Android Ice Cream Sandwich, Jelly Bean adoption surging, Gingerbread waning
Android version 4.0 (a.k.a. Ice Cream Sandwich) and versions 4.1 and 4.2 (both nicknamed Jelly Bean), the most recent overhauls of the Google (NASDAQ:GOOG) mobile operating system, experienced significant increases in user adoption during the final weeks of 2012 and now power close to 40 percent of all Android devices worldwide.
As of Jan. 3, Ice Cream Sandwich--publicly released in October 2011--powers 29.1 percent of all Android devices accessing the Google Play marketplace, up from 27.5 percent in December, according to the Android Developers Dashboard. Nine percent of Android devices now run Jelly Bean 4.1 (which rolled out in July 2012), compared to 5.9 percent a month ago; another 1.2 percent run Jelly Bean 4.2, up from 0.4 percent. Google issued Jelly Bean 4.2 in mid-November.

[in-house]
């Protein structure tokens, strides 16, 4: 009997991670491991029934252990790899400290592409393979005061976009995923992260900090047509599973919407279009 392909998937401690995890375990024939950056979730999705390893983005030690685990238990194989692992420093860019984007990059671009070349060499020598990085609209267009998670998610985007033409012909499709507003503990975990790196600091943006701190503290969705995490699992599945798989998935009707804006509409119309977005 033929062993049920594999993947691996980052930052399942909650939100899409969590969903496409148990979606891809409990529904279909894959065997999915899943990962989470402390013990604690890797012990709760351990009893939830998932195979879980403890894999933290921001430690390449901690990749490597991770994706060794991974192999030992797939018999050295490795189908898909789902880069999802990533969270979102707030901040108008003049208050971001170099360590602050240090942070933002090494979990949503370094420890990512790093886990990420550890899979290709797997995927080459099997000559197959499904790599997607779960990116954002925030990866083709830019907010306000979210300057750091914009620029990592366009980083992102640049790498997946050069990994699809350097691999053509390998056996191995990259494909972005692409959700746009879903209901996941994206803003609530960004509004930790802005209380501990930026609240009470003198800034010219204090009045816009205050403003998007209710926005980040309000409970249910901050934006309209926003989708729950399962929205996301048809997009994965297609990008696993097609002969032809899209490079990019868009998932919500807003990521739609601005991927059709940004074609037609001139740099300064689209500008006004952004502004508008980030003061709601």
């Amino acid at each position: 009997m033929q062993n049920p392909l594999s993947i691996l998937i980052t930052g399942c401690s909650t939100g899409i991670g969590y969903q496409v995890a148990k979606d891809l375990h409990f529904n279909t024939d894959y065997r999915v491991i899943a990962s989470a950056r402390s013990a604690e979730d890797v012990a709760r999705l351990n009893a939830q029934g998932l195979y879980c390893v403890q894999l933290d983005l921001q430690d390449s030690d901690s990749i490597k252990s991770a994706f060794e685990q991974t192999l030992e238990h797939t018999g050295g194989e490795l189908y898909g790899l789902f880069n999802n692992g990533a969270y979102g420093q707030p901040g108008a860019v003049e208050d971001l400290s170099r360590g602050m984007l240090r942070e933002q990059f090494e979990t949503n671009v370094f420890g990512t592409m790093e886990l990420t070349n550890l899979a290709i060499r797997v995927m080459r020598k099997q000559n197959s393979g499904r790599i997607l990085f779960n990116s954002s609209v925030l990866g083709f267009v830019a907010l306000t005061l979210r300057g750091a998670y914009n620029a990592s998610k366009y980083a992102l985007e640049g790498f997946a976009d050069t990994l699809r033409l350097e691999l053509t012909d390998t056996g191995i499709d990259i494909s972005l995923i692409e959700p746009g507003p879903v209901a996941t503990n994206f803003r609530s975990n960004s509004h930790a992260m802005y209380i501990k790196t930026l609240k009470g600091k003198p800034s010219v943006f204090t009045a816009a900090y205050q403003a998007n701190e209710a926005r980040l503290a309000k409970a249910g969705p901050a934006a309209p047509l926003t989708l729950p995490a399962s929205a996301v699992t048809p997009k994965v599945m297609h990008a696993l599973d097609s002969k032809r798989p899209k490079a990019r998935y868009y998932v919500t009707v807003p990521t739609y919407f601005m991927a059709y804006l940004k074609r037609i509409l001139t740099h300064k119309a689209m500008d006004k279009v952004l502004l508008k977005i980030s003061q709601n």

The combined growth of Ice Cream Sandwich and Jelly Bean are eroding the longstanding platform dominance of Android 2.3, dubbed Gingerbread, which first launched in December 2010. Gingerbread still leads all Android versions at 47.6 percent distribution, although that number is down from 50.8 percent last month. Android 2.2, or Froyo, still powers 9 percent of devices close to three years after its original release.
As of mid-December, Google is activating new Android devices at a rate in excess of 1.3 million per day. The operating system accounts for 68.3 percent of the worldwide smartphone market, according to market intelligence firm IDC. While the openness of the Android platform is the catalyst fueling its phenomenal growth, carrier customizations are commonly cited as a culprit behind the slow pace of Android OS upgrades and the platform fragmentation that results.
In October, Google-owned Motorola Mobility confirmed it is not shipping the unaltered, stock version of Android on its smartphones because of carrier demands to customize the mobile operating system to their own specifications. "Our partners sometimes want customizations," said Motorola Senior Vice President, Product Rick Osterloh. "Our interest is to make it as close to Android as possible and generally we negotiate somewhere in the middle."
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